When it comes to the media actually creating characters from scratch the simplifications are even more obvious and they reflect the ideologies of the society ate the time that they are constructed.
Now you can get round to the main part of the essay when you talk about the representations of men or women or oldies or whatever.
Begin with some general comments about physical and mental qualities that are generally represented as being ‘good’. What are the ‘templates of beauty’ associated with the social group? (Are there a range of templates across a range of media texts? Eg. The ‘perfect’ long haired snake hipped ‘rocker’ operates by different standards to the ‘perfection’ offered on the cover of ‘men’s health’. Likewise the female fashion model template is a different shape and has a different ‘look’ in terms of make up and facial expression from the models who are selected for Lads’ mags. Where as all the visible signs of ageing are viewed as negative and something to be avoided. A positive representation of old age is someone who doesn’t look their age!
Generally male ideals are seen as – tall, dark, handsome (square jawed, clean-cut) slim and good muscle tone. Usually shown with short hair (unless an alternative lifestyle is being represented) Men are usually celebrated for their physical strength, endurance, and resourcefulness in hostile environments, but are also celebrated for their intellects, logic, planning, quick thinking. They are usually represented as being competitive rather than co-operative. Where we are likely to be shown women getting upset we tend to be shown men getting angry, and men are most often the victims and perpetrators of onscreen violence. (Much of which is constructed as entertainment for the viewer)
Then go through the types you have thought of when revising – you will need to think of your own case studies.
Here are some examples for men
Action hero – Die Hard, Bourne Supremacy, Bond . He’s tall, strong, physically confident, intelligent and resourceful can work guns, cars, helicopters and women!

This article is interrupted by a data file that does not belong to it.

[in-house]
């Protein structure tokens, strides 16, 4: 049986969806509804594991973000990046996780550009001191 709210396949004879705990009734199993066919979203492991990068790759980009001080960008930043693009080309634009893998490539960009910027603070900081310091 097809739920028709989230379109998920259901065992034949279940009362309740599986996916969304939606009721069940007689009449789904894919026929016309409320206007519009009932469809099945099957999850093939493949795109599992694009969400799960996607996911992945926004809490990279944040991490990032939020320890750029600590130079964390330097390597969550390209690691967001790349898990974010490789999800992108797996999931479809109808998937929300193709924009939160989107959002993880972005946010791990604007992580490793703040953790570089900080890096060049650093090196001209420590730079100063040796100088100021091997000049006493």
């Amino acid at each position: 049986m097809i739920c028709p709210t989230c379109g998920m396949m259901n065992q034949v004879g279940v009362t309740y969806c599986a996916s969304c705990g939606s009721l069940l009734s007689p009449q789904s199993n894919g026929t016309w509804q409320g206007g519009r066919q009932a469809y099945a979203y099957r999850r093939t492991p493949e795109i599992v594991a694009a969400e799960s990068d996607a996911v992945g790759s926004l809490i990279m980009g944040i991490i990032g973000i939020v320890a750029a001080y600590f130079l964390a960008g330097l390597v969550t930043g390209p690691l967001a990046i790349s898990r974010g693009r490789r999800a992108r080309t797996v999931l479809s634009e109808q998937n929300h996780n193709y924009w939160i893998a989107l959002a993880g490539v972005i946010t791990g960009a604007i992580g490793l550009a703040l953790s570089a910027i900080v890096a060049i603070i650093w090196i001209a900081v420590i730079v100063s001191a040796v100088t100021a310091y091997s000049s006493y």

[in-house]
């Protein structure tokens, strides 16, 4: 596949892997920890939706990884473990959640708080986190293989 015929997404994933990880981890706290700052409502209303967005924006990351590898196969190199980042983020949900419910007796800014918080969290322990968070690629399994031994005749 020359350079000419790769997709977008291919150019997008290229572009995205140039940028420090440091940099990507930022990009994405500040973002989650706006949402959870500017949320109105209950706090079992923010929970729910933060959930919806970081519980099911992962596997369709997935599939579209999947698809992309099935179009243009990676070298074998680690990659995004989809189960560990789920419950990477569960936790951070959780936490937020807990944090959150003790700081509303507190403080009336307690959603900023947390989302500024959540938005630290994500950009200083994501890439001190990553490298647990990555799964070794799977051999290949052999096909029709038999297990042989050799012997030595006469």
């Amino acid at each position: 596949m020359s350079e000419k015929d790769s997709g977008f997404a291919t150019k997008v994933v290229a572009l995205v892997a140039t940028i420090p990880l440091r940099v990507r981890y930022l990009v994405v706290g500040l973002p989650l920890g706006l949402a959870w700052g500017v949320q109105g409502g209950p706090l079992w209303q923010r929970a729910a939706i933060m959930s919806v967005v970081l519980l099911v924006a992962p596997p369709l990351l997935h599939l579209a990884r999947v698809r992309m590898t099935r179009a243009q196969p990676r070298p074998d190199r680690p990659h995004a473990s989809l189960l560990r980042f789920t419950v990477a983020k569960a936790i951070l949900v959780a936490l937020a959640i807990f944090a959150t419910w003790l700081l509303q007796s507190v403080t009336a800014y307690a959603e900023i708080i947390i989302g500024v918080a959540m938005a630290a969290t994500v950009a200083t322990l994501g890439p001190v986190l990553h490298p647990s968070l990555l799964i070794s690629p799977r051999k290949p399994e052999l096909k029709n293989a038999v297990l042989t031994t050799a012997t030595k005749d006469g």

The father archetype. Sometime he is the reliable head of a family sometime this type emerges in American movies as the father of America – a wise president. Morgan freeman often gets to play him as does Harrison Ford. He is sometimes a wise old wizard in fantasy or sci-fi. The loving, virile/powerful father we all wish was still looking after us.
- All muscle and no brain. Arnie in Terminator. Tends not to think his way out of situations just puts up with a lot of pain and punches his way out. Celebrated for his extreme body shape the himbo has broad shoulders, muscles, narrow waste and hips, tends not to have body hair and to sometime go topless and sweat to show off his physique. Slightly less extreme versions of him appear as ‘the jock’ in American teen pics.
The New Man
– Grew out of advertising in the nineteen nineties. The new man was someone who had a successful career but also loved his family and wasn’t afraid to show it. He was presented cooking in the kitchen for a special occasion. He wasn’t threatened by his female partner’s career success because he was confident in his sexuality. He was well groomed and smartly dressed, unless he was smart casual in classic blue jeans and very white t shirts. He was largely a fantasy figure which attempted to appeal to women. He was politically correct and sophisticated. More recently he has reappeared as a slightly younger are more vain version of himself – the metro-sexual. He is largely a marketing device aimed at getting men to spend money on grooming products, but he also appears in men’s life-style magazines. He is confident enough to wear moisturiser, but not quite confident enough to wear those marketed to women and babies! The attempt is to make men as body conscious and clothes conscious as the women who buy fashion magazines thereby creating a demand for ‘male’ products.